AllOutdoor Review – Salomon Quest 4D Forces 2 Boots


AllOutdoor Review – Salomon Quest 4D Forces 2 Boots

The Salomon Quest 4D Forces 2 are some of the lightest, most well-insulated, and properly waterproofed boots I’ve worn. They’re my new daily drivers for hikes throughout Utah’s hot and cold seasons. I bought these boots at my local Blue Line LEO outfitter – they’re issued boots for some U.S. Army Ranger units, and Salomon contracts with police departments. These boots are, technically, “mil-spec” and conform to ISO 20344:2011 for puncture resistance.

The presentation is nothing special: A typical shoebox with some packing paper stuffed in each boot, and a small tag with warranty info. Salomon warranties these for two years against defects.

Specifications – Salomon Quest 4D Forces 2 ENs

  • Outsole: Rubber Contagrip®
  • Footbed: Molded “Ortholite”
  • Upper: Gusseted Leather (2mm)
  • Weight: 23.5 oz / 665 grams
  • Lacing: Standard
  • Eyelets: Leather, steel
  • Waterproofing: GORE-TEX
  • Colors: Black, Green, Brown
  • MSRP: $260

Out-of-the-Box Fitment – Salomon Quest 4D Forces 2 ENs

I have wide, flat feet, and run a size 11 in street shoes, so I grabbed the Salomons in 10.5 – I find most boots run about half a size large, and I was right this time.

Salomon Quest 4D Forces 2 ENs toe cap

The toe cap provides adequate protection against hard strikes.

I find most boots to feel too narrow towards the toe box, but that isn’t the case with the Salomons. They have plenty of wiggle room for your toes. I had no issues with compression against the sides of my feet.


The Salomons hug your ankles and the balls of your feet, but they open and provide some “vapor” space around the top of your foot. This provides good breathability, so long as you’re not wearing thick socks – a challenge with any waterproofed boot that has a big, gusseted tongue clamping the insole shut. I wore these in the August heat while hiking through Cougar Canyon in Utah. Over the span of three hours, I ran into no issues with sweat build-up, so I didn’t have to swap socks.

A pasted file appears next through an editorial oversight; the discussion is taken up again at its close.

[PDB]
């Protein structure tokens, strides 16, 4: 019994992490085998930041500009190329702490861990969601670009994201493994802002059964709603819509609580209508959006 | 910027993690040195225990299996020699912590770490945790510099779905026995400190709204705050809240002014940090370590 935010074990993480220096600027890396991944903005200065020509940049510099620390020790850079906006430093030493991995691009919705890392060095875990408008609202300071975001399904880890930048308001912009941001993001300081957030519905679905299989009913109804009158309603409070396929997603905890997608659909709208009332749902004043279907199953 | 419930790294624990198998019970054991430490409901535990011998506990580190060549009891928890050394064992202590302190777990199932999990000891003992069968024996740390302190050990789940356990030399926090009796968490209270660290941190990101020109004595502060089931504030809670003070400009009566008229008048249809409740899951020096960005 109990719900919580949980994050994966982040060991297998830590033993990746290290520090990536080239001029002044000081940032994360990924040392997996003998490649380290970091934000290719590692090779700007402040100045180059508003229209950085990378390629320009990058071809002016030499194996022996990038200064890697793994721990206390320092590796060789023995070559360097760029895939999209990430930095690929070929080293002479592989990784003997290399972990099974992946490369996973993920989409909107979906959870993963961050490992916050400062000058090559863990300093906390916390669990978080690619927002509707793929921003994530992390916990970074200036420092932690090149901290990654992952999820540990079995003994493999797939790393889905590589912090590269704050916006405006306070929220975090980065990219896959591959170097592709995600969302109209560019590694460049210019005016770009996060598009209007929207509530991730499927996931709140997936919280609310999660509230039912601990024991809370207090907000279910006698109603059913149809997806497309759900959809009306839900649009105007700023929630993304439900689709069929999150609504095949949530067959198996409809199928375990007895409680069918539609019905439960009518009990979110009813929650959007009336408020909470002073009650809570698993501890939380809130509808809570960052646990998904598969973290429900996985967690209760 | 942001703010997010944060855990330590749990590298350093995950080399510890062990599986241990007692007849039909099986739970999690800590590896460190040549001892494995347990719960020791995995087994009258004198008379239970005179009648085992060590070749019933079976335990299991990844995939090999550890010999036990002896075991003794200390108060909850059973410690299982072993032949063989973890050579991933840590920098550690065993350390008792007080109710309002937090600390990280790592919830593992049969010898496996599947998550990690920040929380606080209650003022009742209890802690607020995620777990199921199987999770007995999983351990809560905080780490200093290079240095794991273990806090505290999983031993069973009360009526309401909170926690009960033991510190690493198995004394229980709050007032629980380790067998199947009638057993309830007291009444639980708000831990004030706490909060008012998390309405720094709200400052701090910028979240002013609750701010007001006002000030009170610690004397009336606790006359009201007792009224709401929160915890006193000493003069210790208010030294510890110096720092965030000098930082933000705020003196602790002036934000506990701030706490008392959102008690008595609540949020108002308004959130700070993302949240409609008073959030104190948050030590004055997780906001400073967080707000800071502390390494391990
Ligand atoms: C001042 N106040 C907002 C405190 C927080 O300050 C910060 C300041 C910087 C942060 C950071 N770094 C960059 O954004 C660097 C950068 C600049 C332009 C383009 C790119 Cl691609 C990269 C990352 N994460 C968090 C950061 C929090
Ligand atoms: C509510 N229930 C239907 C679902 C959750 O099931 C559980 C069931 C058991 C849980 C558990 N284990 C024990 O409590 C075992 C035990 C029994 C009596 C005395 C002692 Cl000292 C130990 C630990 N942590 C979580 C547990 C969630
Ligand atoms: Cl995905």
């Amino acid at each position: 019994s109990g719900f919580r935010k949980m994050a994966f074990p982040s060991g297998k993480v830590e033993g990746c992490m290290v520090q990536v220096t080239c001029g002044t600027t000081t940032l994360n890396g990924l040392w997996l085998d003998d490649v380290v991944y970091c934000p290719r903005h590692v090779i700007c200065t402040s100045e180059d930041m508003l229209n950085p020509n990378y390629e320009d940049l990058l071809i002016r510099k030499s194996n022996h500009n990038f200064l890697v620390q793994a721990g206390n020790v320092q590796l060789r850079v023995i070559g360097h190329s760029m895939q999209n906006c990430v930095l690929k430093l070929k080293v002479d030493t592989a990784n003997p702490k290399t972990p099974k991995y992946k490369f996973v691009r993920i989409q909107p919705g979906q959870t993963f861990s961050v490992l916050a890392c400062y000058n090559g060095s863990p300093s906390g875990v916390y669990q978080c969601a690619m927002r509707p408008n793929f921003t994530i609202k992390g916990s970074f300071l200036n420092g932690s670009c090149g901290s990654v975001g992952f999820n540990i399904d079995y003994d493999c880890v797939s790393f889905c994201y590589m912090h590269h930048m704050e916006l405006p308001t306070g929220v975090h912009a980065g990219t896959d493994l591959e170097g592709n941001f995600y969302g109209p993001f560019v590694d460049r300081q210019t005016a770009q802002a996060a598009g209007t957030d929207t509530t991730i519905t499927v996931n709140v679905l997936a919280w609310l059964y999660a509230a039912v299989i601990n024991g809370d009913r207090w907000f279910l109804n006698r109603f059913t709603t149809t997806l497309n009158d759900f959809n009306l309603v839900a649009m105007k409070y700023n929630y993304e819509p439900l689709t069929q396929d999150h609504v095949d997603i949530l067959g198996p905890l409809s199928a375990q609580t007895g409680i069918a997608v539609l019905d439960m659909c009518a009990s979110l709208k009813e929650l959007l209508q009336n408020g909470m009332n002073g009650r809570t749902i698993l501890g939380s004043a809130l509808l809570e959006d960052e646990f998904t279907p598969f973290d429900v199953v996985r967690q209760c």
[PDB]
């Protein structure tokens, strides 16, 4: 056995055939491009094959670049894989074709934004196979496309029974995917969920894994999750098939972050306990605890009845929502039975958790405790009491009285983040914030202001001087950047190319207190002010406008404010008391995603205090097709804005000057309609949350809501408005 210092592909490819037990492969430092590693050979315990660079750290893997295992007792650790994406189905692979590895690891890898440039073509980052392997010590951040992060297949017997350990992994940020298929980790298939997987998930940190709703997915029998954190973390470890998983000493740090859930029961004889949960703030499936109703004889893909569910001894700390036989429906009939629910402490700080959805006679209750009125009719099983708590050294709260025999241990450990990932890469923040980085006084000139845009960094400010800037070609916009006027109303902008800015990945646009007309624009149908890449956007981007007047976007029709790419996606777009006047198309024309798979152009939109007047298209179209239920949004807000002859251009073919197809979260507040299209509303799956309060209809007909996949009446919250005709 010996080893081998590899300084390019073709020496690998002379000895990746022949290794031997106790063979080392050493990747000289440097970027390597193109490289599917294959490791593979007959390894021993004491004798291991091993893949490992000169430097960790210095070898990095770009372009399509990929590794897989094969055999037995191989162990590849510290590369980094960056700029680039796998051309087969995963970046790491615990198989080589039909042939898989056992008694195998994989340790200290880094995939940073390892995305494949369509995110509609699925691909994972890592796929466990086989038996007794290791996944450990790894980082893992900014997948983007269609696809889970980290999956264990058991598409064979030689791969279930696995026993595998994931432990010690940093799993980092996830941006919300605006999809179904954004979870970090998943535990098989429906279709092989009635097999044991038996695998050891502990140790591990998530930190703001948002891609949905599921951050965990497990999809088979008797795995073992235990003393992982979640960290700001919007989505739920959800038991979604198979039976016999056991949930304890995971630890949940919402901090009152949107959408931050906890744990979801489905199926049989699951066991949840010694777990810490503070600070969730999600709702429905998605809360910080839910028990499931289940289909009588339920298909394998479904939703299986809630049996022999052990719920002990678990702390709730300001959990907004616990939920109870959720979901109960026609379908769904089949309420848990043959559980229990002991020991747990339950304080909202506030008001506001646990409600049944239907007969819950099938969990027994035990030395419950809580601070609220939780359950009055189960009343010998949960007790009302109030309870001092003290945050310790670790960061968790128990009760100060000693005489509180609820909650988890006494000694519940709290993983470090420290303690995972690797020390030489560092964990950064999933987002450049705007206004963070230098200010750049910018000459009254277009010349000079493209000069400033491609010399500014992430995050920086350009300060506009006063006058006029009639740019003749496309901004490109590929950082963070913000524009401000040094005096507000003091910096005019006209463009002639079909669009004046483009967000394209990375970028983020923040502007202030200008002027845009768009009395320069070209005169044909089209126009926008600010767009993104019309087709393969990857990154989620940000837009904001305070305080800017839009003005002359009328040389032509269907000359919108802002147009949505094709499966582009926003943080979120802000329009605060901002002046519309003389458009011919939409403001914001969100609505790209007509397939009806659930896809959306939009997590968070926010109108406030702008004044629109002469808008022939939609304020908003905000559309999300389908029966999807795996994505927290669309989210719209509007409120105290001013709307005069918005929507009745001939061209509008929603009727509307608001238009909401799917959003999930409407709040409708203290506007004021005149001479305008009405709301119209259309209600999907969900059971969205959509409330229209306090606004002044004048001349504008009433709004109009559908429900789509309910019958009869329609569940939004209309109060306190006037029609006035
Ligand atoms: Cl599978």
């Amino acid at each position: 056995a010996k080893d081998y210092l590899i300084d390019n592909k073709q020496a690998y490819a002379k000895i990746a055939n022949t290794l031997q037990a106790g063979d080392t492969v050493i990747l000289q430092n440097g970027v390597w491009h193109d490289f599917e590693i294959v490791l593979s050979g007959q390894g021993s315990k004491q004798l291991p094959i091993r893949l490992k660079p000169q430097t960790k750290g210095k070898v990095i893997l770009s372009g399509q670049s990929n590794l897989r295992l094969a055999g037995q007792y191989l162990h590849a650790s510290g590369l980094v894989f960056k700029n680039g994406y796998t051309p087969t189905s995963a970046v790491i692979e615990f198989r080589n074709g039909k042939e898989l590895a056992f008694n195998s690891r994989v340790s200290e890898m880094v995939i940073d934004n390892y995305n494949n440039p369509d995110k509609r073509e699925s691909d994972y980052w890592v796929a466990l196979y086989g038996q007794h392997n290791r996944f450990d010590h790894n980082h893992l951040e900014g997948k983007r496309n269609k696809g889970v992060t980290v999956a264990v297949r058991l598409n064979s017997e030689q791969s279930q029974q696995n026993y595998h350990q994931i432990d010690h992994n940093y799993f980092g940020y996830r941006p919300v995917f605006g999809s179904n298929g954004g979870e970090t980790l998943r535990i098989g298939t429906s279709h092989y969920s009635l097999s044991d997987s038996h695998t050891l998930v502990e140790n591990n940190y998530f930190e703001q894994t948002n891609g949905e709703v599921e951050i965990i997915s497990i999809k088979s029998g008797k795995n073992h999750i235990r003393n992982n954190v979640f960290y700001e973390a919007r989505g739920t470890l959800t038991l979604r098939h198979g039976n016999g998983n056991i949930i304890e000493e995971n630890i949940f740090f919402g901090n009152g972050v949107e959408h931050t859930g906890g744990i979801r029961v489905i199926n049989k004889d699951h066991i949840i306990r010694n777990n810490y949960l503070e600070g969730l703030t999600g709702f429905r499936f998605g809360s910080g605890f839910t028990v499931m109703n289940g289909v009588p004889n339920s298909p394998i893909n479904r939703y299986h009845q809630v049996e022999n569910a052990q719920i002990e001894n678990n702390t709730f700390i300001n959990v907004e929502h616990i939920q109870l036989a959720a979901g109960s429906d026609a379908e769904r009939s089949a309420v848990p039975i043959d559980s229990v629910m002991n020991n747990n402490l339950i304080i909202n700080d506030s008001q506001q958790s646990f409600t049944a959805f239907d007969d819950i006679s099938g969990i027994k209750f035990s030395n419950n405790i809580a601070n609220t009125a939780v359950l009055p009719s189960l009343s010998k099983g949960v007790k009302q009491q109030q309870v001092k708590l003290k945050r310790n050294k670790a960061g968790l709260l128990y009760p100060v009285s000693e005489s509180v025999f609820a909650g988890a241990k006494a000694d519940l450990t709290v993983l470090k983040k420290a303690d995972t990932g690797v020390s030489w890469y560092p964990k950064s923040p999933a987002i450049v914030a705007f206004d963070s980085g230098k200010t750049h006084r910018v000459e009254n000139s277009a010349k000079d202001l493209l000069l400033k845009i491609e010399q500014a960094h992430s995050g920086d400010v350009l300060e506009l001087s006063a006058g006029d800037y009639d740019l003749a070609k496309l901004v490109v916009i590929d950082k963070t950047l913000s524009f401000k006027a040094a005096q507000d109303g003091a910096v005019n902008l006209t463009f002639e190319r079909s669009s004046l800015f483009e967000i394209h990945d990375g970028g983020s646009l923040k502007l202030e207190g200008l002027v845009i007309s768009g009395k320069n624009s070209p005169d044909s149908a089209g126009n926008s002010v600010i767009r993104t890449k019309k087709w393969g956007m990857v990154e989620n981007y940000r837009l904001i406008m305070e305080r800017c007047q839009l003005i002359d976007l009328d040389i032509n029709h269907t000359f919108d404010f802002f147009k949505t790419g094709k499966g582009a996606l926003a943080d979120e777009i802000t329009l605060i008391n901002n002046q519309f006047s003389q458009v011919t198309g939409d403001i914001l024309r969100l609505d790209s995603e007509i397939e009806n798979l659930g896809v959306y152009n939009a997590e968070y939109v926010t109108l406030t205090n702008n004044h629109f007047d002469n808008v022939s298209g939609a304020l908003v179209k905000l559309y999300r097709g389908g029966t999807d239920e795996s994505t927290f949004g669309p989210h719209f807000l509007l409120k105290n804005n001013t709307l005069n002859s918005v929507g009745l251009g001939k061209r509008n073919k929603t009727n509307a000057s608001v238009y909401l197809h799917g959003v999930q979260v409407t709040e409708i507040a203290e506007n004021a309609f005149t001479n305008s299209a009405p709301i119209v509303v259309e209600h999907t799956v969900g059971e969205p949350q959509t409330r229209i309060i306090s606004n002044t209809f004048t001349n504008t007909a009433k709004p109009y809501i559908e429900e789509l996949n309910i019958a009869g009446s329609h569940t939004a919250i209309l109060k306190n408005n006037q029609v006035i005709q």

Freedom of Movement

I thought these boots would prove a challenge with things like driving, getting in the way of my car’s peddles, or causing me to trip up on small obstacles while I got used to them. But the Salomon Forces 2 are surprisingly nimble and flexible.

Salomon Forces 2 EN footbed

After some hard miles, the insole liner has kept its spring without compressing or tearing.

At first glance, the insole liner doesn’t look impressive. But the rubber bridge at the rear provides good spring and support, and it is breathable. Folks with high arches will want a fitted, custom liner; arch support isn’t great. My flat duck feet have done well with it. For having such a broad rubber sole, these boots provide decent tactile feedback. That’s probably thanks to the pliable cap which bends easily with toe presses, in addition to the light weight.


For me, the Salomons are in the “Goldilocks” zone. Ankle support is, honestly, perfect – not too low to allow for a rolled joint and a limp down the trail, but not so high as to restrict freedom of movement or make you feel like you’re stomping your path.